5. Place a little bucket or bowl under or towel under the hole where the valve will be removed (to catch any tiny extra drips). Now you can safely remove the old fill valve.
down there to loosen it. Now I understand how easily plumbers can get a bad name.
No Cracks please!
It is only necessary to hand tighten these nuts. The previous -
plumber had tightened this too much, so I really had to bend down there to loosen it.
The bucket wasn't necessary for me!
workin' up a sweat!
Next install the new fill valve.
1. First place the Shank Washer on the Threaded Shank (the flat side of the washer should be facing upwards).
2. Next place the Threaded Shank in the Fill Valve hole that you just removed the old valve from (on the left side of the base of the tank).
Note: Do not secure the valve back under the tank, as of yet.
3. Once the Fill Valve is sitting in the hole, the distance from the top of the valve to the top of the overflow Pipe should be 3 inches. This is an industry standard. This should set the Critical Level Mark "CL" (embossed (same color) in the plastic of the Float Cup, so it could not be more difficult to read), at 1" above the Overflow Pipe.
4. Twist the Threaded Shank clockwise, or counterclockwise to lengthen or shorten it which will assist you in obtaining the desired measurements above. Once you think you have the correct specifications, please check that the tank lid will fit back on properly, because it would be a shame to have done all of this and find out once you were finished the lid didn't fit!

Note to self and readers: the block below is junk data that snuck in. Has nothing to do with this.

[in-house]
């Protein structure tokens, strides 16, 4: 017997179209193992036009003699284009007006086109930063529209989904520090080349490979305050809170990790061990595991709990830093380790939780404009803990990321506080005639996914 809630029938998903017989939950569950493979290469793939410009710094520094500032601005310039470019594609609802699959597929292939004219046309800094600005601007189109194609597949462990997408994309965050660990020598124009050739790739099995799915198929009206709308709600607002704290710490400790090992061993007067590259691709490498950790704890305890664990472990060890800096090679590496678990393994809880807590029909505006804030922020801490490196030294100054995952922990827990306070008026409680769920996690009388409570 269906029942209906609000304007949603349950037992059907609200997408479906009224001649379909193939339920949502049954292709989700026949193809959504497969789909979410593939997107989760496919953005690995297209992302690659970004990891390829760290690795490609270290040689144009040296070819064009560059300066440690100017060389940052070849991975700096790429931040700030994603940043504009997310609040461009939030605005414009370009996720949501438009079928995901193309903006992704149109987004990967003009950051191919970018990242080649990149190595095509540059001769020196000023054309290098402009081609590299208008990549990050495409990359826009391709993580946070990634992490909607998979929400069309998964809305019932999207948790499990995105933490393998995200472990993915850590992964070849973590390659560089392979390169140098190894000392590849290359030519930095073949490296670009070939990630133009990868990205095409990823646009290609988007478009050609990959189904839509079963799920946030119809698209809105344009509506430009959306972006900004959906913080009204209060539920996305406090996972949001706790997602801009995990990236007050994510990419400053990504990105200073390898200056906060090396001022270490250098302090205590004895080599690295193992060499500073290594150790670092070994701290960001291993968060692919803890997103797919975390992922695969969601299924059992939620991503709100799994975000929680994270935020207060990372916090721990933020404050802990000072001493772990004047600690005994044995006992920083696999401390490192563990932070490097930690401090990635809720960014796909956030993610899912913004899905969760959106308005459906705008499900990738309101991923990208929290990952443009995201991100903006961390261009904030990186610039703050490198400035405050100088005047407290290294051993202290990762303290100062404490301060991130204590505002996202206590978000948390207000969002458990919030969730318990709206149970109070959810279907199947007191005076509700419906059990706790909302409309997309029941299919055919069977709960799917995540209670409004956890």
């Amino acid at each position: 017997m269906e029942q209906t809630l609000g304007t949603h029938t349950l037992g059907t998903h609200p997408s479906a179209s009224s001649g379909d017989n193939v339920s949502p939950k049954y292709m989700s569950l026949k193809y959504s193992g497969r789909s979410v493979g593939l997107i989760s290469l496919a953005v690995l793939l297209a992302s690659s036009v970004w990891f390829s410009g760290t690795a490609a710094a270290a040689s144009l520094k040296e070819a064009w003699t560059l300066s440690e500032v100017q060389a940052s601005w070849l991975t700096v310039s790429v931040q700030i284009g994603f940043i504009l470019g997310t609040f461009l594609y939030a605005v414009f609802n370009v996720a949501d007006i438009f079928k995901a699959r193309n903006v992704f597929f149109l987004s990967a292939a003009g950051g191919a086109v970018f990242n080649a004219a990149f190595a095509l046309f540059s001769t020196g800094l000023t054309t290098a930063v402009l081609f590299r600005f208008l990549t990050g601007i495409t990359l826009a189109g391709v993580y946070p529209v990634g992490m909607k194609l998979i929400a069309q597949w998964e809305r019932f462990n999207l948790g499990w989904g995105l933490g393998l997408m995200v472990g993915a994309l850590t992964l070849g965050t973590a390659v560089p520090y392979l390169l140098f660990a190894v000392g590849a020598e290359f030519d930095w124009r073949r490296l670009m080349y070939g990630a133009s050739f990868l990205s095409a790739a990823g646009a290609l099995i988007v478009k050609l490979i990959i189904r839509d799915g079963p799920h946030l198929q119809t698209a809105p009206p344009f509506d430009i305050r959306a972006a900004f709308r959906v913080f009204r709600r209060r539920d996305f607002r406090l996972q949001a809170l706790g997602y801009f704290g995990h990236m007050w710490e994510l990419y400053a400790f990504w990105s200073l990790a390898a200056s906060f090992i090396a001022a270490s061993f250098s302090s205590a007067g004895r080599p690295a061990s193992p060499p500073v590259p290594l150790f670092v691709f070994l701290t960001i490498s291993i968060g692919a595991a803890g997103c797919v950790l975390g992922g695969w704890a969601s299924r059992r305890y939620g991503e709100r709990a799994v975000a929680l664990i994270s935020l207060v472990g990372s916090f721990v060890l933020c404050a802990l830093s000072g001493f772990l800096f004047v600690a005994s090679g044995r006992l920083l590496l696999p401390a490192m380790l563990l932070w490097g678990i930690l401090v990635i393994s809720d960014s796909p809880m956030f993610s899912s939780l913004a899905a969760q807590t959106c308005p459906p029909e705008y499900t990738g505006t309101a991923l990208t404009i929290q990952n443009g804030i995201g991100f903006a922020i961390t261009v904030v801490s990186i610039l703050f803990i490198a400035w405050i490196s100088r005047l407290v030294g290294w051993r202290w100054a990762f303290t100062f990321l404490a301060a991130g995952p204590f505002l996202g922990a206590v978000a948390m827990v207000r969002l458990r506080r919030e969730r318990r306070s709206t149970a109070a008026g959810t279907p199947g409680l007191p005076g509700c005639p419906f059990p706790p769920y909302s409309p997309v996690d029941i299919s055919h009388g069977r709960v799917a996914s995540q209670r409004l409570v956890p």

5. Once you have satisfied these measurement requirements, point the nipple of the Fill Valve, toward the Overflow Pipe.
6. Then you can fasten the Valve from underneath the tank with the Locknut (or Coupling Nut).
Note: Make sure the float cup isn't touching the walls of the tank nor the tank lever or flush valve.
Twist by hand but not so tight that you cannot get if off by hand later!
7. Place the Refill Clip on the right edge of the Overflow Pipe and attach the Refill tube from the nipple on the float cup to the refill clip. The tube that I was provided with was too long, so that's where the scissors come in at! Don't cut too much!
Note: After these steps have been completed, you are almost ready!
Finally you can reattach the water supply connector.
1. Here you will be working backwards. First attaching Water Supply Line Coupling Nut and then turning on the water from the Supply Line.
Note: The manufacturer instructions for my Fill Valve makes a suggestion for one to replace the water supply connector if it is over 5 years old or worn to look. Probably a fantastic idea, but one I had neither time nor money for.
Time to turn on the water
1. Once the water supply line is secured, turn on the water supply and check for any leakage.
Note: If there is a leak hand-tighten Locknut on tank or supply line, depending where the leak may be coming from.
The time has come to flush. Drum roll please...
1. Assuming all is good let it fill up and then flush the toilet!!
All in a days work!
I intalled a Fluidmaster 400A Fill Valve. I have NEVER installed another model. Not being a plumber or experienced in any sort of manner...I can only assume they are similar. Here is the customer service number listed by the company if you have real technical questions: (800)631-2011.